WHEN GEN. BARRY R. MCCAFFREY, the president's drug czar, visited Baltimore the other day, he spoke about factors that fuel the illicit trade, not least of them the mass media. The government and parents can shout "just say no" all they want -- and they should -- but they compete against a cacophony of pop culture that often suggests to youth that addictions are glamorous and seductive.
Take the recent announcement by Coca-Cola Co. regarding its new soft drink, "Surge." A citrus soda, it is packed with more caffeine than Coke's namesake product. It is aimed at the teen market that has made rival PepsiCo.'s hiply marketed Mountain Dew brand one of the best-selling drinks in the country.
Coke isn't hiding the added caffeine kick. In fact, it's at the core of the beverage giant's $50 million advertising campaign, the largest new-product rollout in a decade: "Feed the rush," the ads will say.
Coke is not alone here. Pepsi has been test-marketing new products with added caffeine in certain cities. Pepsi-Kona, a coffee cola, is sold in the Philadelphia area, and Josta, made with Brazilian guarana berries, can be found in Baltimore and elsewhere. Other products, from a sugary concoction called Jolt cola to caffeine-spiked spring water and juices, have also sought to mine this vein.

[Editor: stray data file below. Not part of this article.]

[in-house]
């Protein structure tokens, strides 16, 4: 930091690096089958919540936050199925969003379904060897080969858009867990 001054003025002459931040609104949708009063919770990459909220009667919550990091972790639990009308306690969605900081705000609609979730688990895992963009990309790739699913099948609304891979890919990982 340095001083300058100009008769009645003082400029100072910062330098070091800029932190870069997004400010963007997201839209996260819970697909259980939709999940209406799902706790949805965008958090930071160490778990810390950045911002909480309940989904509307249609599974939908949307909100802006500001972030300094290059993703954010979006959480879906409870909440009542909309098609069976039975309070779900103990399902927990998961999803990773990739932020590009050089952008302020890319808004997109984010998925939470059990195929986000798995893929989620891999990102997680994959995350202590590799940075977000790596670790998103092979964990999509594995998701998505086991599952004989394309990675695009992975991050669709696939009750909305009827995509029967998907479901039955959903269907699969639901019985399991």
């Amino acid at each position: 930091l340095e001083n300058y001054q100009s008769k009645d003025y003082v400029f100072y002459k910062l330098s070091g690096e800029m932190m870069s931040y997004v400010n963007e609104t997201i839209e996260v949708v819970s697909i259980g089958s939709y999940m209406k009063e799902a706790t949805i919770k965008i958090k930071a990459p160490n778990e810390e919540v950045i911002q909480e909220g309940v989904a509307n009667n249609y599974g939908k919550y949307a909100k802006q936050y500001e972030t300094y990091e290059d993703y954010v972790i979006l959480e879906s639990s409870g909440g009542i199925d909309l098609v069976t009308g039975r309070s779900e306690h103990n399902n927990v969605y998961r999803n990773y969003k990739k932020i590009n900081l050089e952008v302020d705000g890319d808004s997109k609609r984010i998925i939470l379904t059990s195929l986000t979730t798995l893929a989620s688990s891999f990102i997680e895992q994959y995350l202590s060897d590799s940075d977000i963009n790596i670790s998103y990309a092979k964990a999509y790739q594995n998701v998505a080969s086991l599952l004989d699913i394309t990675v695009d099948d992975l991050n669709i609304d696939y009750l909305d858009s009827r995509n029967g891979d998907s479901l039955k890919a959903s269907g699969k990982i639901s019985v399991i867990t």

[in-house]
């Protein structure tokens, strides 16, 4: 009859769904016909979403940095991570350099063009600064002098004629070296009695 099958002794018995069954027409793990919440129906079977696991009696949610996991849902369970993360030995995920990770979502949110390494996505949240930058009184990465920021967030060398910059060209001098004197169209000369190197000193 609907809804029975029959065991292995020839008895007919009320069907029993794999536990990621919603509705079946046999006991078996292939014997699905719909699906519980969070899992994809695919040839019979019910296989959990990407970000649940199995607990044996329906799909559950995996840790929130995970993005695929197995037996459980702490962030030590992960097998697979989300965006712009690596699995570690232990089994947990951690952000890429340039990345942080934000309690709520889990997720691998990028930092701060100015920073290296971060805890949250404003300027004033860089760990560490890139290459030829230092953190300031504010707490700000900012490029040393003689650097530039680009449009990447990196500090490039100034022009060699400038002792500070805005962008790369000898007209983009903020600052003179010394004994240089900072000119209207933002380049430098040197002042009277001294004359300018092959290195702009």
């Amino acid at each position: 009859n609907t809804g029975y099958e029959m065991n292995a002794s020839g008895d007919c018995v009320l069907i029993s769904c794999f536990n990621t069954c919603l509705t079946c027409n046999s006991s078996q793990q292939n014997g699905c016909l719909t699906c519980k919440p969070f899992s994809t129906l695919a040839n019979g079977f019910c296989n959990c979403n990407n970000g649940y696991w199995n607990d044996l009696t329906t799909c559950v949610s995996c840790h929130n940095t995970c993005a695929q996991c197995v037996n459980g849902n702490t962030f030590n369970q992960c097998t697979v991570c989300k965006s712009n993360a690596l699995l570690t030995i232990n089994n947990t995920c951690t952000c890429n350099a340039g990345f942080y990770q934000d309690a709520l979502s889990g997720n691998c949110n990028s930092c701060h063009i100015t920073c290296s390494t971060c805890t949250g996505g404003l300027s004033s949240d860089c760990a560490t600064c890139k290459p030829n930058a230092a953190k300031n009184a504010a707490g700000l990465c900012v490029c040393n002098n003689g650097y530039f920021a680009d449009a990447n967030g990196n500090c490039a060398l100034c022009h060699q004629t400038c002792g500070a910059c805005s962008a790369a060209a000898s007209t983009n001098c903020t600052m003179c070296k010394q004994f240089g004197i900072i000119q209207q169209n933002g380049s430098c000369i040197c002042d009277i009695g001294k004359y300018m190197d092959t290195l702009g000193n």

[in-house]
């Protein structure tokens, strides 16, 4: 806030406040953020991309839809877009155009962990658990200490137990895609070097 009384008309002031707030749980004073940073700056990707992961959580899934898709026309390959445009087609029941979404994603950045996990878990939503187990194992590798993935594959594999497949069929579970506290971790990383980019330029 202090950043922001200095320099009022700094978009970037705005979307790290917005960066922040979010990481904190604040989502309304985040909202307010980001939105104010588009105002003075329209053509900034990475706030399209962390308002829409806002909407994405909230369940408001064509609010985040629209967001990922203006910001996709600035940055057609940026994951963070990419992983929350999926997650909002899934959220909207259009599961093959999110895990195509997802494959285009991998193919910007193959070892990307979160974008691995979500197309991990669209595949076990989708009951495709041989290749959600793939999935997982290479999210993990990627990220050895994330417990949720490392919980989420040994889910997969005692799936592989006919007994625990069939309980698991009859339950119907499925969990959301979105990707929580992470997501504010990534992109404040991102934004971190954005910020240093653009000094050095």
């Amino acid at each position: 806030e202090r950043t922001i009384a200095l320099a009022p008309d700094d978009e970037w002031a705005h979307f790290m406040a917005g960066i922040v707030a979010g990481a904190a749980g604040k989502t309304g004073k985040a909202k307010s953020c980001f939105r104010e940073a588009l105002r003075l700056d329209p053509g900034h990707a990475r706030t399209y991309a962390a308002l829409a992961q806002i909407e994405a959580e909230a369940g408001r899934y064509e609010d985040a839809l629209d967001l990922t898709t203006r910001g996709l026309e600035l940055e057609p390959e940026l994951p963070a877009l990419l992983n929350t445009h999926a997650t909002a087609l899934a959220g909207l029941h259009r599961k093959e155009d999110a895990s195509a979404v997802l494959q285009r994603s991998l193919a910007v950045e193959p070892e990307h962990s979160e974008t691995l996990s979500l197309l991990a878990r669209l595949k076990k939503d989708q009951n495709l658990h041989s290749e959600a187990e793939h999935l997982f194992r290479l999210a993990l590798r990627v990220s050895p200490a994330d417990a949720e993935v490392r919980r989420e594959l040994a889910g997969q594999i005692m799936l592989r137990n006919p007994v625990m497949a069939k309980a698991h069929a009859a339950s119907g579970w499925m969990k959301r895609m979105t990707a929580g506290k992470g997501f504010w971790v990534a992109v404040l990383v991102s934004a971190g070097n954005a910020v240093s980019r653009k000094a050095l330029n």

The trend toward hopped-up soft drinks serves up another contradictory message to the young: Go ahead, put stuff in your body. It's cool and it feels good, too. Admittedly, these beverages don't possess even half the caffeine of coffee -- which young kids are gulping more of, too.
The point is that soda and fast-food companies have become major purveyors of pop culture. While we keep one eye fixed on Joe Camel, we should be tough on other firms that telegraph unhealthy messages to kids for the sake of a little more market share.
Pub Date: 12/27/96